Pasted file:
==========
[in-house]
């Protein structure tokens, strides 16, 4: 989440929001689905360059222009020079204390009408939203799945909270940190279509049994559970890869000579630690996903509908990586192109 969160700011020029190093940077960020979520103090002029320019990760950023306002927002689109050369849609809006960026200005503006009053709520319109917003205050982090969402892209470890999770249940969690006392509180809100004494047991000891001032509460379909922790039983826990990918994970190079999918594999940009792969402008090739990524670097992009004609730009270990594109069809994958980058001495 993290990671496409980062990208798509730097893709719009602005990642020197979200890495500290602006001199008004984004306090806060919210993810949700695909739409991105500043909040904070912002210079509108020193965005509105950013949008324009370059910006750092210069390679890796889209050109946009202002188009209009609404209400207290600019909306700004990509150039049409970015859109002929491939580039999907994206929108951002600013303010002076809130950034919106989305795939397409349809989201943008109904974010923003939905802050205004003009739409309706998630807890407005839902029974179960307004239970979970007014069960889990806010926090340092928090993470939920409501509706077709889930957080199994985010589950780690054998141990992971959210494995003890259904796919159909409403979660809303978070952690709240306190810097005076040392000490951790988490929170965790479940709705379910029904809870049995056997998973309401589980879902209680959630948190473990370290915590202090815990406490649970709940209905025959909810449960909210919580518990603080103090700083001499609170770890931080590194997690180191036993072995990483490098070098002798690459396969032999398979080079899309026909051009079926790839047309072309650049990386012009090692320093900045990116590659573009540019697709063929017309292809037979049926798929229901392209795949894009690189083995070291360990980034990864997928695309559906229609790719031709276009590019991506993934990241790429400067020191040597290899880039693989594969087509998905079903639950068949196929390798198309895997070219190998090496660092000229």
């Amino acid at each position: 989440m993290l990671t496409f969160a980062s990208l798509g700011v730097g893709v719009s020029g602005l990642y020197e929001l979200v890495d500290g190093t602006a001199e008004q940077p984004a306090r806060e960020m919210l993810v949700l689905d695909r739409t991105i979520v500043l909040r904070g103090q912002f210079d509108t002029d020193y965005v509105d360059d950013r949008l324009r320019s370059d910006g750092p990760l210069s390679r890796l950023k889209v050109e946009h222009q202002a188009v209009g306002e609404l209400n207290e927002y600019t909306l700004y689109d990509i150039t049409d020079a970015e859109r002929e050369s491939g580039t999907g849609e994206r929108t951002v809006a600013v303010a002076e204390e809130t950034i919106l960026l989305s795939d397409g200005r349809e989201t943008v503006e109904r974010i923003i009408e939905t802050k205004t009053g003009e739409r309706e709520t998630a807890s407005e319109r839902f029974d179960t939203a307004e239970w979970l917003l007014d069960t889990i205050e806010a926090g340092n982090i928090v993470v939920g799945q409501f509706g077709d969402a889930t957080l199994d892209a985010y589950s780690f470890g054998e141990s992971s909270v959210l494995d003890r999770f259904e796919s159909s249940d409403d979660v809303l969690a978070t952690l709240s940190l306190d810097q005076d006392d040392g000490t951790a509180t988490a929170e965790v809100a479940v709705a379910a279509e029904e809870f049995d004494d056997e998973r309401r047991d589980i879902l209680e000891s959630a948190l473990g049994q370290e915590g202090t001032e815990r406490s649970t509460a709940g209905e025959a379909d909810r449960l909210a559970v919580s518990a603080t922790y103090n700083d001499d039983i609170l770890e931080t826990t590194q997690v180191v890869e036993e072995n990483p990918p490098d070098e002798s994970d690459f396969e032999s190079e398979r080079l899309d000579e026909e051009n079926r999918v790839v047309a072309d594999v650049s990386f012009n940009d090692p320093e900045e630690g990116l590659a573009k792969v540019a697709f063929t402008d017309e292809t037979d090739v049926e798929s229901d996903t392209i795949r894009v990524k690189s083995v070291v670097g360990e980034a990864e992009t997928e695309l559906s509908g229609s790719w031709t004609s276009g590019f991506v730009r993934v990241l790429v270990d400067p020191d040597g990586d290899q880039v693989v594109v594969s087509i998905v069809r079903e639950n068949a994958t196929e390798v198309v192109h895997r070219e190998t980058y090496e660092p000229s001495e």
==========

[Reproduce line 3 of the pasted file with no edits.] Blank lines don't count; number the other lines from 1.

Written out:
């Amino acid at each position: 989440m993290l990671t496409f969160a980062s990208l798509g700011v730097g893709v719009s020029g602005l990642y020197e929001l979200v890495d500290g190093t602006a001199e008004q940077p984004a306090r806060e960020m919210l993810v949700l689905d695909r739409t991105i979520v500043l909040r904070g103090q912002f210079d509108t002029d020193y965005v509105d360059d950013r949008l324009r320019s370059d910006g750092p990760l210069s390679r890796l950023k889209v050109e946009h222009q202002a188009v209009g306002e609404l209400n207290e927002y600019t909306l700004y689109d990509i150039t049409d020079a970015e859109r002929e050369s491939g580039t999907g849609e994206r929108t951002v809006a600013v303010a002076e204390e809130t950034i919106l960026l989305s795939d397409g200005r349809e989201t943008v503006e109904r974010i923003i009408e939905t802050k205004t009053g003009e739409r309706e709520t998630a807890s407005e319109r839902f029974d179960t939203a307004e239970w979970l917003l007014d069960t889990i205050e806010a926090g340092n982090i928090v993470v939920g799945q409501f509706g077709d969402a889930t957080l199994d892209a985010y589950s780690f470890g054998e141990s992971s909270v959210l494995d003890r999770f259904e796919s159909s249940d409403d979660v809303l969690a978070t952690l709240s940190l306190d810097q005076d006392d040392g000490t951790a509180t988490a929170e965790v809100a479940v709705a379910a279509e029904e809870f049995d004494d056997e998973r309401r047991d589980i879902l209680e000891s959630a948190l473990g049994q370290e915590g202090t001032e815990r406490s649970t509460a709940g209905e025959a379909d909810r449960l909210a559970v919580s518990a603080t922790y103090n700083d001499d039983i609170l770890e931080t826990t590194q997690v180191v890869e036993e072995n990483p990918p490098d070098e002798s994970d690459f396969e032999s190079e398979r080079l899309d000579e026909e051009n079926r999918v790839v047309a072309d594999v650049s990386f012009n940009d090692p320093e900045e630690g990116l590659a573009k792969v540019a697709f063929t402008d017309e292809t037979d090739v049926e798929s229901d996903t392209i795949r894009v990524k690189s083995v070291v670097g360990e980034a990864e992009t997928e695309l559906s509908g229609s790719w031709t004609s276009g590019f991506v730009r993934v990241l790429v270990d400067p020191d040597g990586d290899q880039v693989v594109v594969s087509i998905v069809r079903e639950n068949a994958t196929e390798v198309v192109h895997r070219e190998t980058y090496e660092p000229s001495e």